Chuala Female Seminary
|Chuala Female Seminary|
|Building Style||Single Building|
Built in 1842 near Doaksville, Okla. One of six schools enacted by a law passed by the Choctaw General Council.
An initial purpose of the boarding schools was to teach boys agriculture and mechanical arts and to teach girls how to sew and make clothing and to do household chores. Another objective was to instruct children in business skills and in reading, writing, and spelling in the English language. Arithmetic, music, and geography were also taught, and in some schools pupils learned algebra, geometry, U.S. history, chemistry, philosophy, botany, astronomy, painting, drawing, and Latin grammar. Students were generally ten to sixteen years of age.
The number of students in each school varied from about twenty-five to more than one hundred. The total enrollment for all institutions combined appears to have never exceeded six hundred at any time during the boarding-school era. In 1860 there were five hundred Choctaw children attending neighborhood schools and four hundred in the boarding schools. By 1888 the number of students in neighborhood schools had grown to 3,427, while boarding school figures had dropped to 318.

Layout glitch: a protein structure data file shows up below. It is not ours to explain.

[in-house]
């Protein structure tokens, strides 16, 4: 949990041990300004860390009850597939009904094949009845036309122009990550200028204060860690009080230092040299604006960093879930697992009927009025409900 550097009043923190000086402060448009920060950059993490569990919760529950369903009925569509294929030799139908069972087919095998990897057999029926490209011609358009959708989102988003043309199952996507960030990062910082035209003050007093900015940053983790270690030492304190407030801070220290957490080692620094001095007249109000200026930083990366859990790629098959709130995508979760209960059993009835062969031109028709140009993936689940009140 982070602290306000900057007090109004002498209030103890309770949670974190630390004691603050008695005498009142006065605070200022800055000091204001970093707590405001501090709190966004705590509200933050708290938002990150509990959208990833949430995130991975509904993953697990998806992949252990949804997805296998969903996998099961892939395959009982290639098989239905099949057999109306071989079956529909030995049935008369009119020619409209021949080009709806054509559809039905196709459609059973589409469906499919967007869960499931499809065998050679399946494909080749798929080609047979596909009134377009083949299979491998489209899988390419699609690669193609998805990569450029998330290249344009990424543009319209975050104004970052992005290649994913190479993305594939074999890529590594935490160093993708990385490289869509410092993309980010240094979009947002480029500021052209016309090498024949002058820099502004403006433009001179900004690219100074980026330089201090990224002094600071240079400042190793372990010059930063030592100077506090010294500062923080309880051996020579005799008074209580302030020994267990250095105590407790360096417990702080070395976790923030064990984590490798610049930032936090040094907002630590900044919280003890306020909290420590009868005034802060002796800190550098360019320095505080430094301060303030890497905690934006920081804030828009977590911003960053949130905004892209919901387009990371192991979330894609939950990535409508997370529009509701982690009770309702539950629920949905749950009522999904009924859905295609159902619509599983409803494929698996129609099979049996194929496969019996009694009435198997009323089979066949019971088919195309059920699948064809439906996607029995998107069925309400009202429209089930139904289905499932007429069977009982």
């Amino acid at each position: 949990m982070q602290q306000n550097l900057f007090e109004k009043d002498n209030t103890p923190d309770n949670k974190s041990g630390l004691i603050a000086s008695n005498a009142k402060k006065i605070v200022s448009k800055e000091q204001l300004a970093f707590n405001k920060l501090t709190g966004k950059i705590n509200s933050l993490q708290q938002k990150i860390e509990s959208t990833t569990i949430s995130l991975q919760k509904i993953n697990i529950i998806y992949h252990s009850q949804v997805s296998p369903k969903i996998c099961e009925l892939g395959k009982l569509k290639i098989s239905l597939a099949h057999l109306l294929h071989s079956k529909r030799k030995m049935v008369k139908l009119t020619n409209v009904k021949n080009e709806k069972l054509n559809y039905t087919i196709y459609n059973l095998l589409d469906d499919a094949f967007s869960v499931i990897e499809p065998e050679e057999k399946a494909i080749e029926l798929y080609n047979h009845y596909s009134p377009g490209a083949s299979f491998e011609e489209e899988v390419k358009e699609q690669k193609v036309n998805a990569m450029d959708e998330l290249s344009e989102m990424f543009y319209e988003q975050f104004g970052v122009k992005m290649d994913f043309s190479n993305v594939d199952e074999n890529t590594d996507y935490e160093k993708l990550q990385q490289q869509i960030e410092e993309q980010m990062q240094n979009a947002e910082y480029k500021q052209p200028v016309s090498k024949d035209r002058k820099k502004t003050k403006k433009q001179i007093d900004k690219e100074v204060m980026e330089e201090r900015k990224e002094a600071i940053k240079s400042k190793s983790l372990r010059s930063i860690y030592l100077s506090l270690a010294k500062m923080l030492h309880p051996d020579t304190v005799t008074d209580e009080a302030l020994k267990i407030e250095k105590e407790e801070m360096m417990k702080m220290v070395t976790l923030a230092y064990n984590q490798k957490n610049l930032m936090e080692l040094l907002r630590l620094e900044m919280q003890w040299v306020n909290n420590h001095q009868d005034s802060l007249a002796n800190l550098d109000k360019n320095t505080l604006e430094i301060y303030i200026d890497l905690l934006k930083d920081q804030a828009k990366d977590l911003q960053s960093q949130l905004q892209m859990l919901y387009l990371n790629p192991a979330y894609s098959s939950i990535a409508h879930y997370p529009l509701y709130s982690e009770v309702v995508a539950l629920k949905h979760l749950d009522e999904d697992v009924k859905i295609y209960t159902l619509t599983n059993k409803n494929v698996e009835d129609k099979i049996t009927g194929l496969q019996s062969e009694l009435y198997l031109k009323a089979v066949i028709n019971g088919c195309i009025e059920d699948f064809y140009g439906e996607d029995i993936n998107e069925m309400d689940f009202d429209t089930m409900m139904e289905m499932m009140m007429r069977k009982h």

The boarding schools had their share of problems. Sickness from whooping cough, measles, pneumonia, and cholera kept the schools closed for weeks and sometimes months at a time. Occasionally there were so many ailing students that a school served as a hospital, and deaths occurred. There were also natural disasters. In 1848 a tornado seriously damaged Chuwahla Seminary at Pine Ridge near Doaksville. Floods frequently kept children home. One of the biggest problems was fire.
The Civil War had a disastrous effect on the Choctaw boarding schools. All were closed for the duration of the conflict, and Chuwahla were never reopened. The Curtis Act of 1898 put all Choctaw Nation schools under U.S. government control. The boarding schools continued to operate, but one by one they were closed.